But, ya know, this knitting thing… lots of precision, lots of fussing, lots of thinking. Sure, there are lots of things out there that don’t require precision, but sweaters to actually wear in public, well, more precision than I gave to this one. As to thought, well, I tried to give it thought. I measured and figured and tried it on and allowed for the droopage of cotton, but still, fugly sweater. I know that part of that is due to feeling less than confident about the body in the sweater since I’ve fallen off the gym/healthy food bandwagon lately. But more than how my jeans are fitting, I’m a little disturbed by how unconscious I am about things. I just take it on faith that things will work out, that all will be well, and then I’m surprised when they aren’t just peachy at the end. As with work, I assumed I was in the right range of hours at the office and have been wondering where all my time goes. (And let’s not even start thinking about all those other areas of life (reading knitting blogs) where I assume I’m just spending a few minutes and actually hours go by.) Huh, guess it doesn’t all even out in the wash.

This summer I was thinking a lot about happiness and what makes it and how I could get more of it into my life. One of my realizations was that I needed to live more consciously, think more about what I do and how I spend my time, assess rather than obsess over events, interactions, and so on. I guess in some ways I’m a lot like Orchid Man, too often assuming that I’m the losing side of life, not having it together, not being as good/pretty/smart/attractive/confident as others so it’s easier to throw up my hands and say “Whaddya gonna do?” I just prefer to not think about things so I adopt a que sera sera attitude which only makes a lot of the negative thinking worse rather than better.

So, in trying to be more conscious about my knitting, I’m starting to think that maybe I want to be consciously unconscious. I knit this sweater because I wanted something casual and easy. Wouldn’t I have had the same experience working on an afghan or a scarf, projects where you don’t have to worry so much about even stitches and getting gauge and fitting a body’s bumps and lumps? Sure, I admire those knitters who test and rip and plan, plot and scheme about their knitting adventures. I’m thinking about Grumperina and her awesome socks that she knits just to figure out how to do some fancy, complicated technique. She repeatedly writes that that’s the kind of knitting that trips her trigger. Me, eh, not so much. I’m starting to think that I’m more the Mason-Dixon warshrag kind of knitter, even if I don’t want to admit it. Maybe I’m a garter stitch kinda gal? Or maybe right now I just need comfort, non-committal, non-thinking knitting that’s going to turn out just fine, or that in the end, I won’t care if it has wonky stitches. Hopefully someday I’ll want to pick up my thinking cap again and restart all the lace patterns that I’m pretty sure I’m going to abandon for a few months.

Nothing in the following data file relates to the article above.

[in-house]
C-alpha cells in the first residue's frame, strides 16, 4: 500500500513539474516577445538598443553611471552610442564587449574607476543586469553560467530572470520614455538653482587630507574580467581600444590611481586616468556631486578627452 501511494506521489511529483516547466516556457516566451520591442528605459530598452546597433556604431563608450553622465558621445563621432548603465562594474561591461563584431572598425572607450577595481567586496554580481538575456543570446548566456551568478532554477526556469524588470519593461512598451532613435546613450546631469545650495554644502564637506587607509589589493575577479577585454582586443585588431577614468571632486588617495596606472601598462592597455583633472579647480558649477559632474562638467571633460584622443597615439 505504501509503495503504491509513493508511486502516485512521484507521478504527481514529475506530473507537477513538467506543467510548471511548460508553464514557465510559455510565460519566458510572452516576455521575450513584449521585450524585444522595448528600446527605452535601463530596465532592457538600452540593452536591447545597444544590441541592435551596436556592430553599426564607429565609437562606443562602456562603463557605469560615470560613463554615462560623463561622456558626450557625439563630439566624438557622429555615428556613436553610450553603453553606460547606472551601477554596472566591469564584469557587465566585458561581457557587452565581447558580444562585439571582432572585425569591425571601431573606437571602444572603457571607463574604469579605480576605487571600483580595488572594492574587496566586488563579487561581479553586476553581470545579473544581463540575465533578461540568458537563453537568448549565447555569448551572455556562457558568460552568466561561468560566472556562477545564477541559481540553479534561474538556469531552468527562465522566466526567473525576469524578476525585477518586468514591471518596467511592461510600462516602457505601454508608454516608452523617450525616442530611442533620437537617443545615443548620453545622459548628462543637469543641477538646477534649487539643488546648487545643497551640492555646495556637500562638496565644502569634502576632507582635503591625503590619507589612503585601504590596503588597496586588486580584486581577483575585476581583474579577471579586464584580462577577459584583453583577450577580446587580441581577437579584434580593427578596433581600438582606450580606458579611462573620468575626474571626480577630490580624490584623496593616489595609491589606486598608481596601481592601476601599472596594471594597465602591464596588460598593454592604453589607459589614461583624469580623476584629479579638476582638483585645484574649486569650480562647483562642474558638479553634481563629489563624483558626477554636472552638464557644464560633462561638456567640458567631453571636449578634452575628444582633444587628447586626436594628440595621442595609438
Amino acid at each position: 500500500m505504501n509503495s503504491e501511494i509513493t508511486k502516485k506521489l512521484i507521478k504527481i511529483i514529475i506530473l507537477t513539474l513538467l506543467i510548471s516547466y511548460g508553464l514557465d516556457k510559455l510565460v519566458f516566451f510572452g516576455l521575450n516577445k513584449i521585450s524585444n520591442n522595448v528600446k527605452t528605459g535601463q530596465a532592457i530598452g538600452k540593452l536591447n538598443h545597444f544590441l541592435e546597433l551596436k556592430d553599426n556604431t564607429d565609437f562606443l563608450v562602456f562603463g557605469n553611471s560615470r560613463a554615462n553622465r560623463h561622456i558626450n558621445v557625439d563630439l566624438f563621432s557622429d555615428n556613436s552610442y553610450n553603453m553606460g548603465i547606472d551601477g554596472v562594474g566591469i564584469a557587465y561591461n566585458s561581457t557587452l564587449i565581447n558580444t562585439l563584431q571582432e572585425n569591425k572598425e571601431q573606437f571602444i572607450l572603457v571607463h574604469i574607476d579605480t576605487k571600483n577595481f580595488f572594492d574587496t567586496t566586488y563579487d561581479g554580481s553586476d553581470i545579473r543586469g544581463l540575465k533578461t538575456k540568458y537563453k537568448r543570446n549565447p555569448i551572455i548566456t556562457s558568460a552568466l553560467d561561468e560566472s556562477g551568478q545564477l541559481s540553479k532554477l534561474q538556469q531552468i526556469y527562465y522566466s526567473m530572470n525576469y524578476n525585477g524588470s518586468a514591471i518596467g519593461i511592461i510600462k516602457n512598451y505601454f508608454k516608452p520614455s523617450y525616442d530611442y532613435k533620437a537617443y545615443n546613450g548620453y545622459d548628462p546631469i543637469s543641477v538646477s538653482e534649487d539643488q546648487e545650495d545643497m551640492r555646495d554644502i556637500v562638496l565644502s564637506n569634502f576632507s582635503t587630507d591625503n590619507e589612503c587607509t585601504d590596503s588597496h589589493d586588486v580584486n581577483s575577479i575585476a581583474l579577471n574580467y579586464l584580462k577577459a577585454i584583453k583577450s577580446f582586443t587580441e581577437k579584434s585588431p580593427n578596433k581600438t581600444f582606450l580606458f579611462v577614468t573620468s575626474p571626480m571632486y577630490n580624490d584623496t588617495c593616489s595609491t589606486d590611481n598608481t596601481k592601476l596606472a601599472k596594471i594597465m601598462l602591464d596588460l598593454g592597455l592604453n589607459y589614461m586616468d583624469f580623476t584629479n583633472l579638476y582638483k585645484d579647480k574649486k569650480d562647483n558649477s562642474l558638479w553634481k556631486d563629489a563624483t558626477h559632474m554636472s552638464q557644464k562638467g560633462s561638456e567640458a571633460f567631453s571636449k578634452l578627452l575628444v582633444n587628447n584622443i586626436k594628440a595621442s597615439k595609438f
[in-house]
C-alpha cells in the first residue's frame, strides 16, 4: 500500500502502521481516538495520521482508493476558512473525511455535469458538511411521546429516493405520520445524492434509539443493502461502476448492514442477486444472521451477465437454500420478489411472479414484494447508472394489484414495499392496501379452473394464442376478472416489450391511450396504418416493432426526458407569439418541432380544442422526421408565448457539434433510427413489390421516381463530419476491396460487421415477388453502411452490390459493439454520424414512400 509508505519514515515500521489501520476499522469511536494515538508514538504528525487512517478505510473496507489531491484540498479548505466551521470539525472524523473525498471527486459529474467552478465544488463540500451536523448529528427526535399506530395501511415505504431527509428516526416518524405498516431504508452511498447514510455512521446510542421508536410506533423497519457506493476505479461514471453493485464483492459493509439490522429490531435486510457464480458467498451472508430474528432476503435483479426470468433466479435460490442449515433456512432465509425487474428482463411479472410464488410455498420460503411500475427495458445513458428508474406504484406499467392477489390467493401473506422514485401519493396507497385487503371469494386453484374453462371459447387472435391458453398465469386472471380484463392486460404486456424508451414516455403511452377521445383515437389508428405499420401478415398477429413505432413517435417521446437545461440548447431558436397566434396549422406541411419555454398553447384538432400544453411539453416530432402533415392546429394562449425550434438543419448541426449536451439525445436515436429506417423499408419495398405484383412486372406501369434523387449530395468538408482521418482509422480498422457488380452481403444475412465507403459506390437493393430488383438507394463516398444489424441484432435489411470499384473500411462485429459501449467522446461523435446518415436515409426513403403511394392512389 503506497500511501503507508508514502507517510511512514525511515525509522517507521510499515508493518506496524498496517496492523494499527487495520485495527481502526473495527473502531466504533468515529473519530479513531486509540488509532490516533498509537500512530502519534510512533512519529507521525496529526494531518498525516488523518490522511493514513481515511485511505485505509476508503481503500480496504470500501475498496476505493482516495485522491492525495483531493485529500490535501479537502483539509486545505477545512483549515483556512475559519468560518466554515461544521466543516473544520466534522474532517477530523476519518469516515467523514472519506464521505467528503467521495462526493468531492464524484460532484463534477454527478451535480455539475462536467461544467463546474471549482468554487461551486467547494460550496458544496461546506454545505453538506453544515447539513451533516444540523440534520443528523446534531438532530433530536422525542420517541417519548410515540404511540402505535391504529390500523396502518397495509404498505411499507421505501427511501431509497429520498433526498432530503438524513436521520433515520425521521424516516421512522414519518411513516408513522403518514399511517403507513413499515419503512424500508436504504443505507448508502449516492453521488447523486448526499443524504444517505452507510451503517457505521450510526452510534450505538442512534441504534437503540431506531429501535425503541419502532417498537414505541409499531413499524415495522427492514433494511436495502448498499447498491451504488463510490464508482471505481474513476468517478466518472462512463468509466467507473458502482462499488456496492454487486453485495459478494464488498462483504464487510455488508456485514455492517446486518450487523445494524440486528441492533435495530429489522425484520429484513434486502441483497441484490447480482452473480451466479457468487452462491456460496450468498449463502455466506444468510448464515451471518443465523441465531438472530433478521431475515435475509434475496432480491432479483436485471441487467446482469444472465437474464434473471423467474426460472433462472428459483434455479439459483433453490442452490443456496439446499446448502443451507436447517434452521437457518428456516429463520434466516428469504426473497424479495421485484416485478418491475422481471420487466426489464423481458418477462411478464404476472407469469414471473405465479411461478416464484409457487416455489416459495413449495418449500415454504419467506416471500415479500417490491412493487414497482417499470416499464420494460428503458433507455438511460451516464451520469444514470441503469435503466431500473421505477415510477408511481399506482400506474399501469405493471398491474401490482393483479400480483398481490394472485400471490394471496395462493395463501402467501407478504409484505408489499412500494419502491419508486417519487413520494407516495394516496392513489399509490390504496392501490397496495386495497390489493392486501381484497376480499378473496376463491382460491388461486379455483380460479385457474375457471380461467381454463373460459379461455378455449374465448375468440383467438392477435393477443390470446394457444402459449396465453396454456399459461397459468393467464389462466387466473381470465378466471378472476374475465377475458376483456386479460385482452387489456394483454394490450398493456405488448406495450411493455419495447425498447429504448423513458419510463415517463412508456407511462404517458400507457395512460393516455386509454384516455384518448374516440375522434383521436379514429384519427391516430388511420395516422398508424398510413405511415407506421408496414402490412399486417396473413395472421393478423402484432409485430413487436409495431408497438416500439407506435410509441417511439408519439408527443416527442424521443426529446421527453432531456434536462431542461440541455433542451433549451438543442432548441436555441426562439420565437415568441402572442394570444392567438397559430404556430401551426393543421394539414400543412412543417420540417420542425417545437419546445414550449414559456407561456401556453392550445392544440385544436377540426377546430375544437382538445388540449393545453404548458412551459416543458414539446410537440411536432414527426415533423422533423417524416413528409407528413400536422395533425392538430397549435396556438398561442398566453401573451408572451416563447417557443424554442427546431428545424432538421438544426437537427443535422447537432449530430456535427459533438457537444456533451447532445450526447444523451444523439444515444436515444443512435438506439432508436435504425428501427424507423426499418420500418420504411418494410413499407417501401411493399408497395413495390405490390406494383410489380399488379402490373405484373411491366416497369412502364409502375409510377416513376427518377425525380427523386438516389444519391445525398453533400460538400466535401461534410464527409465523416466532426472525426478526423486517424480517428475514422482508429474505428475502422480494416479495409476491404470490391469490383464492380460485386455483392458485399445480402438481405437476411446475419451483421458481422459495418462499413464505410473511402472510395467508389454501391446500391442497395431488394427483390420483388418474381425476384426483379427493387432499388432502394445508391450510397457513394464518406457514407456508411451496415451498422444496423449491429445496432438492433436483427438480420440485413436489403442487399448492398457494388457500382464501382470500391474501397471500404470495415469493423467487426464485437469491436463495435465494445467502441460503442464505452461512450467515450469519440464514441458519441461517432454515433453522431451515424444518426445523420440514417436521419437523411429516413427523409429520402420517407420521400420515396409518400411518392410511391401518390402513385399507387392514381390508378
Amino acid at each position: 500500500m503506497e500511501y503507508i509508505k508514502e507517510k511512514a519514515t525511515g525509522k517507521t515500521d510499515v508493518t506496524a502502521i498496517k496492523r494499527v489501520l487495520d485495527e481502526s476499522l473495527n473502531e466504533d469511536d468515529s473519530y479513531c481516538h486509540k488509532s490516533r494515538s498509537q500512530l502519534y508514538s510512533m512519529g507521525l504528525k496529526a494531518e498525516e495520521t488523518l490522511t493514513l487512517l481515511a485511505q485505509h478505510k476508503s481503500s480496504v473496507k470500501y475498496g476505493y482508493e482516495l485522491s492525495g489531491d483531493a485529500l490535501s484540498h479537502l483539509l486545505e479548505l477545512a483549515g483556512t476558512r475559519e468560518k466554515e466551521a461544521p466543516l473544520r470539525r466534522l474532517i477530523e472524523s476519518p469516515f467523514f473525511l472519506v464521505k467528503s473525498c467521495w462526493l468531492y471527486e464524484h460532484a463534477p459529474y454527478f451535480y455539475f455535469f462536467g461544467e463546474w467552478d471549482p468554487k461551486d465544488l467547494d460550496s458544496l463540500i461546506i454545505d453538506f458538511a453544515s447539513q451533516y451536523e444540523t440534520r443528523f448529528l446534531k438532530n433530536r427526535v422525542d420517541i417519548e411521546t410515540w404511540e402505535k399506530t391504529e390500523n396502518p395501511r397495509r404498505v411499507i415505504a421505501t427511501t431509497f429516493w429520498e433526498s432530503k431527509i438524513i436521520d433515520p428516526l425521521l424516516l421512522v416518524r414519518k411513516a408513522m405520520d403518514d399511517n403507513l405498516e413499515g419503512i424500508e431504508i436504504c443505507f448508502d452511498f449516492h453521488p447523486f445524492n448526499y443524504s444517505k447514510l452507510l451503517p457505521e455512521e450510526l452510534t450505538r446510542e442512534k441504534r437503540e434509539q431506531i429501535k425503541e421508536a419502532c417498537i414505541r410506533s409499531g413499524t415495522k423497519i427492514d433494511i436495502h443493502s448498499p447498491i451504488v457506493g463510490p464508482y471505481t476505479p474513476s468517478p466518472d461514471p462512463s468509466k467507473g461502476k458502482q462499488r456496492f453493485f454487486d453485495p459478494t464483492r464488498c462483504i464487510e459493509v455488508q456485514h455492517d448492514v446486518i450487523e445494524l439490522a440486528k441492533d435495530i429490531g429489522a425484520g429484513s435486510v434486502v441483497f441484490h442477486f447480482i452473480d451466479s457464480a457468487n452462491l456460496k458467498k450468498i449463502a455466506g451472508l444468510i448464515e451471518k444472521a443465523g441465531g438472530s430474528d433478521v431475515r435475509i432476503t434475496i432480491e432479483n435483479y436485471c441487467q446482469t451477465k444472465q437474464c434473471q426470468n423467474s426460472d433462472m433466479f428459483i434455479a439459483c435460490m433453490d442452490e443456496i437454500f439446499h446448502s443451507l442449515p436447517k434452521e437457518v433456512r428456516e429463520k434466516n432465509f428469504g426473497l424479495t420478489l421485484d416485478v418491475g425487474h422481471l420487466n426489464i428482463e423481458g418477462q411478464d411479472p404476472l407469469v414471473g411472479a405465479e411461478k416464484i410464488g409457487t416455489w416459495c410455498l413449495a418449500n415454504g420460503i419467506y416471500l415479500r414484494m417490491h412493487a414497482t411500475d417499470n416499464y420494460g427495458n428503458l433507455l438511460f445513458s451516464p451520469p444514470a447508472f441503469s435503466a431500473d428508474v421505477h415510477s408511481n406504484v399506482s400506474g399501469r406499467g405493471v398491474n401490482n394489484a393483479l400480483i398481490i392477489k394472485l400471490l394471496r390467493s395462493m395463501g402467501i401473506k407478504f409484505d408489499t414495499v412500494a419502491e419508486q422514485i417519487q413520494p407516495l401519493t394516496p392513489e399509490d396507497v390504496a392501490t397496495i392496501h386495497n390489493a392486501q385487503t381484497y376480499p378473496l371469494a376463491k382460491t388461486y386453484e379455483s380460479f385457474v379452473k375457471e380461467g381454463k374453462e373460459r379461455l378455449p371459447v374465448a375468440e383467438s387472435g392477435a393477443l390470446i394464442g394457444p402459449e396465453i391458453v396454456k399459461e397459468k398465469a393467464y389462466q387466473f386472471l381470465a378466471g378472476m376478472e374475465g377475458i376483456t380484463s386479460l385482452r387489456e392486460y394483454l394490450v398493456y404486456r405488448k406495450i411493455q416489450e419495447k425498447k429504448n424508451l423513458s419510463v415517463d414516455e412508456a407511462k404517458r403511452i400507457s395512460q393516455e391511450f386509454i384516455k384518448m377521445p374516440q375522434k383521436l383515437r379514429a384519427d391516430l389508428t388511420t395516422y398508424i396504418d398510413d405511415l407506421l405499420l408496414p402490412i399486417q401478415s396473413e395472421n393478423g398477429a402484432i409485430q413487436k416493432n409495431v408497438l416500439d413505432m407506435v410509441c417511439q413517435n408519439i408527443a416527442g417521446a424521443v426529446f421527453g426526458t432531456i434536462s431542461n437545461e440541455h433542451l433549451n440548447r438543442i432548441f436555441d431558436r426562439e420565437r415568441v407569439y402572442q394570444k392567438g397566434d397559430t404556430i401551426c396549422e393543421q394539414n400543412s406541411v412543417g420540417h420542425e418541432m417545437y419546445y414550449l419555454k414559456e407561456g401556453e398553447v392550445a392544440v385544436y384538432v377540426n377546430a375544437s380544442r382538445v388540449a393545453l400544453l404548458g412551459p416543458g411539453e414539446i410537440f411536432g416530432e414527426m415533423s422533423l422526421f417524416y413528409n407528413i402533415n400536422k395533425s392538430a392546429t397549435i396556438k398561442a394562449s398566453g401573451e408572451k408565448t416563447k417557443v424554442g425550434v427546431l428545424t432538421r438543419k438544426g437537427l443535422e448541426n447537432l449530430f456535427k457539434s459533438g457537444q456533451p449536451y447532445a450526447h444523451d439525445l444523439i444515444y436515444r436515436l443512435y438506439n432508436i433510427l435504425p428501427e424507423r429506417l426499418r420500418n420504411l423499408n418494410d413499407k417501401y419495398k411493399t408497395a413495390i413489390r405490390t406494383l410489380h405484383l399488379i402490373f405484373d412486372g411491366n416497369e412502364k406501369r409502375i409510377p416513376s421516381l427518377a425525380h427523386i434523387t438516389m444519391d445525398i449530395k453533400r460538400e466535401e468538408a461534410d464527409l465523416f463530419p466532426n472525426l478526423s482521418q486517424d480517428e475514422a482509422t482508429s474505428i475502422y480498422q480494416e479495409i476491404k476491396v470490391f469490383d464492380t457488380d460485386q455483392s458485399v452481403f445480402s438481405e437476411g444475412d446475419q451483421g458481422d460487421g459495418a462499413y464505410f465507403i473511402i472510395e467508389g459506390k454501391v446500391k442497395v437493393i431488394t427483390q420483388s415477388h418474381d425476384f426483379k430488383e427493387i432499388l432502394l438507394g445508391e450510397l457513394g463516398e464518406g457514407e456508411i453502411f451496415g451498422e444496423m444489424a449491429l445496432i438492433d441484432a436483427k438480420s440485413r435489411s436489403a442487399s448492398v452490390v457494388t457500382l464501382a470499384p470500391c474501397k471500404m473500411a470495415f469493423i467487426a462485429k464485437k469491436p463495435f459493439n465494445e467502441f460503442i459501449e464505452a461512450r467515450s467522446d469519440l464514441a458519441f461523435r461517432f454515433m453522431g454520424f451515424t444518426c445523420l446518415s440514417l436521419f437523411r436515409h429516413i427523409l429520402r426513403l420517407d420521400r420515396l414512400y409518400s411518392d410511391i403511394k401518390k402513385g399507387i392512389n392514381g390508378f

I suppose the lesson that I’ve been trying to get through my head is that I’m more mindless than I realize or care to admit and I promote my ‘mindlessness’ in ways that I never realized. I’m not saying that there’s anything wrong with mindlessness. In fact, I think it’s essential. After all, I do most of my knitting in front of old CSI episodes, a little mindless treat that I am completely comfortable allowing myself. I suppose I was just struck by physical evidence of the outcome of a way that I think about the world around me and how that evidence flew in the face of my assumptions. It doesn’t all even out in the wash. You can’t just bury your head in the sand (or the stash of yarn beside the couch) and always end up with a finished object that you’re proud to post on the blog.

However, it’s pretty easy to allow for mindless knitting. Pick up scarves instead of sweaters, stick with socks over lace. If all goes well, mindless time and thinking time will “even out in the wash” and you’ll end up with a whole wardrobe of knitted objects to wash.

3 comments:

Lone Knitter said...

Hey, Leslie. Another awesome post! I think you should knit what you feel like knitting. I always knit simply and you know what? I have no desire to do things that look complicated. Sometimes I feel like a fake knitter because of it, but life is too short. I have a lace project that I never want to see again, and it made me happy when I decided that that was okay. I might redo it in garter stitch. ;)

Anonymous said...

I think we all go through phases in our lives, and if you are in grad school and working and have a lot of other things on your plate, this may be the knitting phase where you need something uncomplicated to balance out the more complicated parts of your life. Perhaps in the future when you are done with school and your career is humming along, you'll be ready to tackle a harder knitting project (along with a mindless one for nights you're just too tired -- we all need those!). Don't label yourself for the rest of your life with categories that maybe only fit your life now. :)

Debby said...

Sorry, I forgot to fill in my info above.